How to Get Subject Matter Experts Active In Your Content Marketing Program

Getting subject matter experts (SMEs) to support a company’s content marketing programs can be one of the most fulfilling experiences a B2B marketer can experience. Unfortunately, it’s also one of the most difficult to achieve.

SMEs are the core of the business. As a result, they’re expensive and their time is precious. Some – usually a majority – are not skilled communicators and fear that they will embarrass themselves or the company. Their managers may also guard them closely, fearing that their own organizations will suffer the loss of an SME’s time or believing – with some justification – that spotlighting will make them prime targets for recruiters.

Let’s start with the last objection. While promoting the expertise of your people may draw attention to their skills, there are many other ways for recruiters to find promising candidates these days. Any SME with a well-crafted LinkedIn profile is going to get calls, and that’s outside your control. Keep in mind, also, that most tech companies are eager to feature their valuable talent in blogs and videos.

Based upon my conversations with B2B marketers, I expect that only a small percentage of your SMEs will become enthusiastic supporters of your content marketing programs. Focus on maximizing their experience and others will come along. Don’t waste your time pursuing people who simply don’t want to participate. Identify those who communicate and share instinctively and give them the motivation and tools to work with you.

In particular, look for SMEs who:

    • are already active in social channels, just not yours;
    • are frequent speakers at professional conferences;
    • contribute to trade publications or professional journals;
    • frequently share links or ideas via email;
    • enjoy leading internal seminars or discussion groups; and/or
    • are active contributors to your intranet or internal social network.
These people share instinctively; your job is to amplify them and build audience.

Share Instinctively

Many people don’t share because they don’t think to. Demonstrate to them that it’s a small step from sharing with an email list to sharing with the world. Set up an internal webinar or recorded video demonstration of how to use tools like ShareThis, HootSuite, Buffer or any of the many other browser extensions that make sharing webpages, videos and slide presentations one-click easy. Help them set up a Twitter account, then follow them and retweet their content. Ask your marketing colleagues to do the same.  

For SMEs who are already publishing long-form content such as research papers and articles in trade publications, the steps needed to expand their voice to a bigger audience are minimal. Contributed articles can usually be repurposed on your company blog a few days or weeks after they’ve appeared in another publication. Check the terms of the contract, and be sure your author retains copyright. Long articles may be broken down into several short posts and presented as a series. Do as much of the production work as you can so the SME can focus on content.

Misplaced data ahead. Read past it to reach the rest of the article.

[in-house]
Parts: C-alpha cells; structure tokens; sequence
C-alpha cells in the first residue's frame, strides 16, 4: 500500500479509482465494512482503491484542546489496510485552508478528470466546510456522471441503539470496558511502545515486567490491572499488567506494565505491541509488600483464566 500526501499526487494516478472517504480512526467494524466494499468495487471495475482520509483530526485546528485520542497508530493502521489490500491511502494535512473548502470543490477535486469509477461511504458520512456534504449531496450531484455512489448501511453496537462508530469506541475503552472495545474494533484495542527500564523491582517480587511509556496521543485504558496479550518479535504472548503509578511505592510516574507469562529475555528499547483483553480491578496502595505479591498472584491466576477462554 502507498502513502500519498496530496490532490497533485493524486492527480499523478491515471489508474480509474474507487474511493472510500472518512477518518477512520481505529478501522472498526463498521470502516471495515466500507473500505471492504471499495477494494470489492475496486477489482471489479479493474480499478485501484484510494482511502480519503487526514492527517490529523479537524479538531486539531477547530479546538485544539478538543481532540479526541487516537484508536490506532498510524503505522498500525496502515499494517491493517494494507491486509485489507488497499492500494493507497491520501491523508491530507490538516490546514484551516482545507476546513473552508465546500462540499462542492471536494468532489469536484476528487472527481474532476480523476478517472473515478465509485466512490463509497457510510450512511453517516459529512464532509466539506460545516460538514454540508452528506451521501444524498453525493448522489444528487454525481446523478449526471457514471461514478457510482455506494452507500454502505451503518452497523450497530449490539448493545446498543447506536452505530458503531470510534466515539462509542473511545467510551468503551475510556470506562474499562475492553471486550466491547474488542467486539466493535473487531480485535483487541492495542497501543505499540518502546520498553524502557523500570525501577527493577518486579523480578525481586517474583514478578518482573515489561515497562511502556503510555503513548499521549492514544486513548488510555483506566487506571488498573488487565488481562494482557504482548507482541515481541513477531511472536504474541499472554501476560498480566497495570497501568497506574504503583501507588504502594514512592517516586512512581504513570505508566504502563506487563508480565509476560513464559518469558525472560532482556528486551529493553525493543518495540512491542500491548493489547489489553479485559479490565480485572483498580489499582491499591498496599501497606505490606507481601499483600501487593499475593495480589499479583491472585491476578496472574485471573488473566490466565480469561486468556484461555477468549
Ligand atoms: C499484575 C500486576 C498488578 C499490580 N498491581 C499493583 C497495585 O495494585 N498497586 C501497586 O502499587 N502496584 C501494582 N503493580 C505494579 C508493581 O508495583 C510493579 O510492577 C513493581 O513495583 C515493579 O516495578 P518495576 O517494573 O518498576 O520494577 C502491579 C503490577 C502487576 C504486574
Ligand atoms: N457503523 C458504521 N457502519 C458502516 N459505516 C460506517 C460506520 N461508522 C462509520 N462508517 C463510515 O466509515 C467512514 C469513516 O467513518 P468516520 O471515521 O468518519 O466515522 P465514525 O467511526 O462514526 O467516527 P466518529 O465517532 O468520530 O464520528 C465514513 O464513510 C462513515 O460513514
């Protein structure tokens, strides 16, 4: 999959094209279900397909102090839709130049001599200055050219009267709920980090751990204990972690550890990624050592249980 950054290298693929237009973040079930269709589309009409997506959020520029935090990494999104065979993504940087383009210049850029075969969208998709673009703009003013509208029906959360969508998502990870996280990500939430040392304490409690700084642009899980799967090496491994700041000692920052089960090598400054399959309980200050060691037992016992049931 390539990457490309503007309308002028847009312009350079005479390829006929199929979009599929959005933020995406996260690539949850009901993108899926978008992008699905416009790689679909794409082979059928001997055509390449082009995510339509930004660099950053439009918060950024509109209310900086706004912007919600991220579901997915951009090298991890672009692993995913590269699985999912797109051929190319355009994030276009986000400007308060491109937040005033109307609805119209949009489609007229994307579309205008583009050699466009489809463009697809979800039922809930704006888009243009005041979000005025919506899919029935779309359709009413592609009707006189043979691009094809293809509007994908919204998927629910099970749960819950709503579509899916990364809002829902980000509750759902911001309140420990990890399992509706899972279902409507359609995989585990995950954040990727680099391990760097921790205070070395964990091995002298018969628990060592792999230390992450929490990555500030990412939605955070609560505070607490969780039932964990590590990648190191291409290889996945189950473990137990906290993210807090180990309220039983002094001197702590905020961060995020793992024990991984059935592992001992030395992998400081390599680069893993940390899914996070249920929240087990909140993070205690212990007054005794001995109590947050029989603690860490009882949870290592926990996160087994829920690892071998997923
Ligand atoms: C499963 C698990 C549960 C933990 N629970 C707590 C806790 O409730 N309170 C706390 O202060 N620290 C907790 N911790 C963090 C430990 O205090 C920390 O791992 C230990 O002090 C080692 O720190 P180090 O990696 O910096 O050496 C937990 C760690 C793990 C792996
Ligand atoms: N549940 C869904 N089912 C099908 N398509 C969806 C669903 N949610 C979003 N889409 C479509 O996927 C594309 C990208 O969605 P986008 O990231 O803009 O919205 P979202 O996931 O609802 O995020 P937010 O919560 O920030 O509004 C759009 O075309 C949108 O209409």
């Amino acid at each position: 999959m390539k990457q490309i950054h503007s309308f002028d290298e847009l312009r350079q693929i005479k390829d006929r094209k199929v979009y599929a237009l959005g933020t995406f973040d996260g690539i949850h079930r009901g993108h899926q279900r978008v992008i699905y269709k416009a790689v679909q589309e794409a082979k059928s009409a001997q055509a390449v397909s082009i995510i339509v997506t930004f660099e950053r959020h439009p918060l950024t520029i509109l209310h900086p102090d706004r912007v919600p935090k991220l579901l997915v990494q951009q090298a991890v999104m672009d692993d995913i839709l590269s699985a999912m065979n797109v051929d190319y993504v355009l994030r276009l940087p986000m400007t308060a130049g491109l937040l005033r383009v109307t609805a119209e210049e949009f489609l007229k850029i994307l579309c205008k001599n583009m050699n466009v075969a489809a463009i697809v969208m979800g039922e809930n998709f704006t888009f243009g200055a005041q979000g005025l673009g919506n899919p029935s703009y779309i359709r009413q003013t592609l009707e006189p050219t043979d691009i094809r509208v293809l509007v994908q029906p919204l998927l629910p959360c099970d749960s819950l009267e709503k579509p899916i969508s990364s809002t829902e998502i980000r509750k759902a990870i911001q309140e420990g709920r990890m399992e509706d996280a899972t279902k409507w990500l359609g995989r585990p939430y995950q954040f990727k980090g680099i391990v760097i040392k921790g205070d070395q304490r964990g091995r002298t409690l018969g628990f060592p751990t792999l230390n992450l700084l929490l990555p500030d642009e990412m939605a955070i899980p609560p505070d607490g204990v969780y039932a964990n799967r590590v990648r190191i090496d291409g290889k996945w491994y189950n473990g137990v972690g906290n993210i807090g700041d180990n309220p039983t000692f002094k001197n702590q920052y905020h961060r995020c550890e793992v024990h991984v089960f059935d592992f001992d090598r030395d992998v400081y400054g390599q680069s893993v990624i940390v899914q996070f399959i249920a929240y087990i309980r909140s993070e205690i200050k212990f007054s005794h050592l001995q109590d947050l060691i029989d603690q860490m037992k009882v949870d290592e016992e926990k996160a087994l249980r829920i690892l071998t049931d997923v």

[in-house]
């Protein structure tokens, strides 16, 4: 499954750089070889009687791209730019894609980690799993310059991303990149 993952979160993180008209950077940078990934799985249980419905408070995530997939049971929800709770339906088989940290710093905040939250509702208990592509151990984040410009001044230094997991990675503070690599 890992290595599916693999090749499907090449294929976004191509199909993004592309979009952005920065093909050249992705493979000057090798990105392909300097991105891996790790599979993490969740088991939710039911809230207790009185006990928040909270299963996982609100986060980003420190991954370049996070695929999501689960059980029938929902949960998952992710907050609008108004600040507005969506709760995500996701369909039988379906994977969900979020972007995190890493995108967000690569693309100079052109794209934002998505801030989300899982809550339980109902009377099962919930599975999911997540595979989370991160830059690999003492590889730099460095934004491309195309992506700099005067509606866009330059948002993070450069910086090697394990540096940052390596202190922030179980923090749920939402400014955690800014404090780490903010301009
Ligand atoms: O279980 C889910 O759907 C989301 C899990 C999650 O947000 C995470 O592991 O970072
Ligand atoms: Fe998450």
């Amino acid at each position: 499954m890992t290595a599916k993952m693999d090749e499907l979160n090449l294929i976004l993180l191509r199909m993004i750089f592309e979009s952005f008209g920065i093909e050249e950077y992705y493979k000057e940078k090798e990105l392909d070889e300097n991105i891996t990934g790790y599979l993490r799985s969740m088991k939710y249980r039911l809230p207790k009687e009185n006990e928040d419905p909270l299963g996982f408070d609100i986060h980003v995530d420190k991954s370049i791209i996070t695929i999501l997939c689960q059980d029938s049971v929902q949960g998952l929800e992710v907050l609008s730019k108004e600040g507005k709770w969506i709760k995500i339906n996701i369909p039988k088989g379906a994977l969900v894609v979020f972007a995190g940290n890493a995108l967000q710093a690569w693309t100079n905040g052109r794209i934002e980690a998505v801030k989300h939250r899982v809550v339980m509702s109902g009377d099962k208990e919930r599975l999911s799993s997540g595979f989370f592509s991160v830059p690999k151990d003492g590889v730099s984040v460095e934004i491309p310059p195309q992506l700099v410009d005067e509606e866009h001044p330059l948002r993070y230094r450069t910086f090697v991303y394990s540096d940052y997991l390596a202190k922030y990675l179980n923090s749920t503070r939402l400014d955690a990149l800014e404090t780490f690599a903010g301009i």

Surprisingly, many B2B marketers still haven’t heard of SlideShare, the presentation-sharing social network that can be a gold mine for B2B content. Whenever you hear that your SMEs are presenting at a conference or local meeting, invite them to give you copies of their slides to post on SlideShare. Chances are they’ll be amazed to go back a few weeks later and see how many people have viewed it.

Perhaps the easiest way to get SMEs to share is to take a tape recorder or video camera into the workplace and ask them to spend a few minutes talking about a favorite topic. Give them an advanced look at what you plan to publish and then promote it through all of your customer-facing channels.

Above all, show results. Put tools in place to measure views, shares, comments, likes, downloads and other metrics of engagement. Be sure that everyone on your team is actively up-voting, sharing and commenting upon your SMEs’ content. Feature their contributions in newsletters and company blogs. Of course you’re going to tweet everything, right?

Social media is like a drug. The more SMEs see the reaction their content generates, the more they’ll want to contribute. Celebrate their achievements and the generosity of their managers in sharing their time. Be patient and persistent; over time, your content marketing momentum will grow.

About Paul Gillin

Paul Gillin is a writer, speaker, online marketing consultant and social media coach with Profitecture. Since 2005, he has helped business-to-business marketers at companies of all sizes and in many industries use social media and quality content to reach and engage with customers. He is also a prolific writer who has published more than 200 articles on the subject of new media. His books include: "The New Influencers" (2007), "Secrets of Social Media Marketing" (2008), "The Joy of Geocaching" (2010) and "Social Marketing to the Business Customer" (2011) and "Attack of the Customers" (2013). He has written the monthly New Channels column for BtoB magazine since 2006. Paul is a veteran technology journalist with more than 25 years of editorial leadership experience. His website is and he blogs at and Newspaper Death Watch.